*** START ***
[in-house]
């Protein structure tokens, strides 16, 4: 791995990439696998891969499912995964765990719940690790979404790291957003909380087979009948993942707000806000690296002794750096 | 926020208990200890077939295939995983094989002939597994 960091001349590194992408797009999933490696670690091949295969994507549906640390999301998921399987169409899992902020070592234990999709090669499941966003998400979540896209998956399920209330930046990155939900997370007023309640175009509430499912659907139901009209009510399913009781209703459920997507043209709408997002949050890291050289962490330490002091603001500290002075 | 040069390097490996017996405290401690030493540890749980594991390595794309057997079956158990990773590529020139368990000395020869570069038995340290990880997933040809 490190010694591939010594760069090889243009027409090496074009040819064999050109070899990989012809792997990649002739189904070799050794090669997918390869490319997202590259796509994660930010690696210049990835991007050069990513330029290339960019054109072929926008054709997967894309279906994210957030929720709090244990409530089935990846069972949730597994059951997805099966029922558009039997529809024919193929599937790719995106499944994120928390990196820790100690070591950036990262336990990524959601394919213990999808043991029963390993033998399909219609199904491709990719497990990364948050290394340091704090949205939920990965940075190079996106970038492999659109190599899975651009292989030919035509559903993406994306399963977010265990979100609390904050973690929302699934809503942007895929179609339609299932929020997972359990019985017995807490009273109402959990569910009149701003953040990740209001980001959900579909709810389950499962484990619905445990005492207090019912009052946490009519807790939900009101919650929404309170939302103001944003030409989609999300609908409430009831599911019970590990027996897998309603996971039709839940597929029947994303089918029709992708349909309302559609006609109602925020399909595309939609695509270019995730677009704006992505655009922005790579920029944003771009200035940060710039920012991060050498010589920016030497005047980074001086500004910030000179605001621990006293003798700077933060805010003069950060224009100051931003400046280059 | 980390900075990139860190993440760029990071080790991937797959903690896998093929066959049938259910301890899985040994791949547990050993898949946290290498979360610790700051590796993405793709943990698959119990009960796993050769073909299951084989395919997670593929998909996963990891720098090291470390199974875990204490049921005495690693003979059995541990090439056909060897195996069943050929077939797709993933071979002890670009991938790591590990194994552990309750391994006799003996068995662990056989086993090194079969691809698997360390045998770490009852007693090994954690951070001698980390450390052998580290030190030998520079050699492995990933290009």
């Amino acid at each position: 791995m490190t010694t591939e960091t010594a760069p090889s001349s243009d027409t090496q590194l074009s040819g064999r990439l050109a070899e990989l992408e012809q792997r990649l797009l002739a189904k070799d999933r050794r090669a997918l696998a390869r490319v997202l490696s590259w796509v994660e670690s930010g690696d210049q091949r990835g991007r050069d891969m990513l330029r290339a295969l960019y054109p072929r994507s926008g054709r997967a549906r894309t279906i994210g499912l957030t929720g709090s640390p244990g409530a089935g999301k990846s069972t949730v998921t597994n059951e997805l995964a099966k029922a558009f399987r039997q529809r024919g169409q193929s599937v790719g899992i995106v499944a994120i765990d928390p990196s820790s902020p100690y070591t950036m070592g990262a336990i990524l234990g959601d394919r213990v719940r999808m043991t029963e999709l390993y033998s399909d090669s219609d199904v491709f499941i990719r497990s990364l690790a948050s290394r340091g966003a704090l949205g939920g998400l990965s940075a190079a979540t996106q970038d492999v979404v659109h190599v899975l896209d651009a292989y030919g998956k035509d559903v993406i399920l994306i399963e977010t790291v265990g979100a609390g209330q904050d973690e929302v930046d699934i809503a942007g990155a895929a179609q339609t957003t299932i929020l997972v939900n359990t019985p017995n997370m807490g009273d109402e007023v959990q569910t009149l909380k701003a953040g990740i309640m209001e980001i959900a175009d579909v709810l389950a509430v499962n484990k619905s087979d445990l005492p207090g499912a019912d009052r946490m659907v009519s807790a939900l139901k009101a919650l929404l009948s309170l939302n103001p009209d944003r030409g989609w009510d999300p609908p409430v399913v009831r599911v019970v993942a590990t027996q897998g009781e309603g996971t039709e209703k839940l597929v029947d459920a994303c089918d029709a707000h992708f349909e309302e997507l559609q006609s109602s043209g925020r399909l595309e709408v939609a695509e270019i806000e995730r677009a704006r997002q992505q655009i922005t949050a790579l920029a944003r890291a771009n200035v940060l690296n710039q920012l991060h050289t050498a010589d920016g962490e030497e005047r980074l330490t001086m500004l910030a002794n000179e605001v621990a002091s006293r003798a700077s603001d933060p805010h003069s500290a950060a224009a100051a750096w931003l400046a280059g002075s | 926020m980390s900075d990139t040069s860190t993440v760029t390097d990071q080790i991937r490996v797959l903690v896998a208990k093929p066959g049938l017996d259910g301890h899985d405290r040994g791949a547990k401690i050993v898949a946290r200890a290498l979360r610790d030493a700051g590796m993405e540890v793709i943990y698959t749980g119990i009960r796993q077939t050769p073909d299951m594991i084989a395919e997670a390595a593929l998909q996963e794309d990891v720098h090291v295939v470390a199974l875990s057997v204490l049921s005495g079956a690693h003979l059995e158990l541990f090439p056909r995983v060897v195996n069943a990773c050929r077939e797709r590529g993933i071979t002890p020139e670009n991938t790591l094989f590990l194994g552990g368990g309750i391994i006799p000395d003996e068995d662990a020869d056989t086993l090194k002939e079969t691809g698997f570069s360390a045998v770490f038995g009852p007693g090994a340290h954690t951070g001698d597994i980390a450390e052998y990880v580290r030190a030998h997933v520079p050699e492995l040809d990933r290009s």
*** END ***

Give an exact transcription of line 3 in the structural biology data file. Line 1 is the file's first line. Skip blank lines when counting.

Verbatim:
């Amino acid at each position: 791995m490190t010694t591939e960091t010594a760069p090889s001349s243009d027409t090496q590194l074009s040819g064999r990439l050109a070899e990989l992408e012809q792997r990649l797009l002739a189904k070799d999933r050794r090669a997918l696998a390869r490319v997202l490696s590259w796509v994660e670690s930010g690696d210049q091949r990835g991007r050069d891969m990513l330029r290339a295969l960019y054109p072929r994507s926008g054709r997967a549906r894309t279906i994210g499912l957030t929720g709090s640390p244990g409530a089935g999301k990846s069972t949730v998921t597994n059951e997805l995964a099966k029922a558009f399987r039997q529809r024919g169409q193929s599937v790719g899992i995106v499944a994120i765990d928390p990196s820790s902020p100690y070591t950036m070592g990262a336990i990524l234990g959601d394919r213990v719940r999808m043991t029963e999709l390993y033998s399909d090669s219609d199904v491709f499941i990719r497990s990364l690790a948050s290394r340091g966003a704090l949205g939920g998400l990965s940075a190079a979540t996106q970038d492999v979404v659109h190599v899975l896209d651009a292989y030919g998956k035509d559903v993406i399920l994306i399963e977010t790291v265990g979100a609390g209330q904050d973690e929302v930046d699934i809503a942007g990155a895929a179609q339609t957003t299932i929020l997972v939900n359990t019985p017995n997370m807490g009273d109402e007023v959990q569910t009149l909380k701003a953040g990740i309640m209001e980001i959900a175009d579909v709810l389950a509430v499962n484990k619905s087979d445990l005492p207090g499912a019912d009052r946490m659907v009519s807790a939900l139901k009101a919650l929404l009948s309170l939302n103001p009209d944003r030409g989609w009510d999300p609908p409430v399913v009831r599911v019970v993942a590990t027996q897998g009781e309603g996971t039709e209703k839940l597929v029947d459920a994303c089918d029709a707000h992708f349909e309302e997507l559609q006609s109602s043209g925020r399909l595309e709408v939609a695509e270019i806000e995730r677009a704006r997002q992505q655009i922005t949050a790579l920029a944003r890291a771009n200035v940060l690296n710039q920012l991060h050289t050498a010589d920016g962490e030497e005047r980074l330490t001086m500004l910030a002794n000179e605001v621990a002091s006293r003798a700077s603001d933060p805010h003069s500290a950060a224009a100051a750096w931003l400046a280059g002075s | 926020m980390s900075d990139t040069s860190t993440v760029t390097d990071q080790i991937r490996v797959l903690v896998a208990k093929p066959g049938l017996d259910g301890h899985d405290r040994g791949a547990k401690i050993v898949a946290r200890a290498l979360r610790d030493a700051g590796m993405e540890v793709i943990y698959t749980g119990i009960r796993q077939t050769p073909d299951m594991i084989a395919e997670a390595a593929l998909q996963e794309d990891v720098h090291v295939v470390a199974l875990s057997v204490l049921s005495g079956a690693h003979l059995e158990l541990f090439p056909r995983v060897v195996n069943a990773c050929r077939e797709r590529g993933i071979t002890p020139e670009n991938t790591l094989f590990l194994g552990g368990g309750i391994i006799p000395d003996e068995d662990a020869d056989t086993l090194k002939e079969t691809g698997f570069s360390a045998v770490f038995g009852p007693g090994a340290h954690t951070g001698d597994i980390a450390e052998y990880v580290r030190a030998h997933v520079p050699e492995l040809d990933r290009s």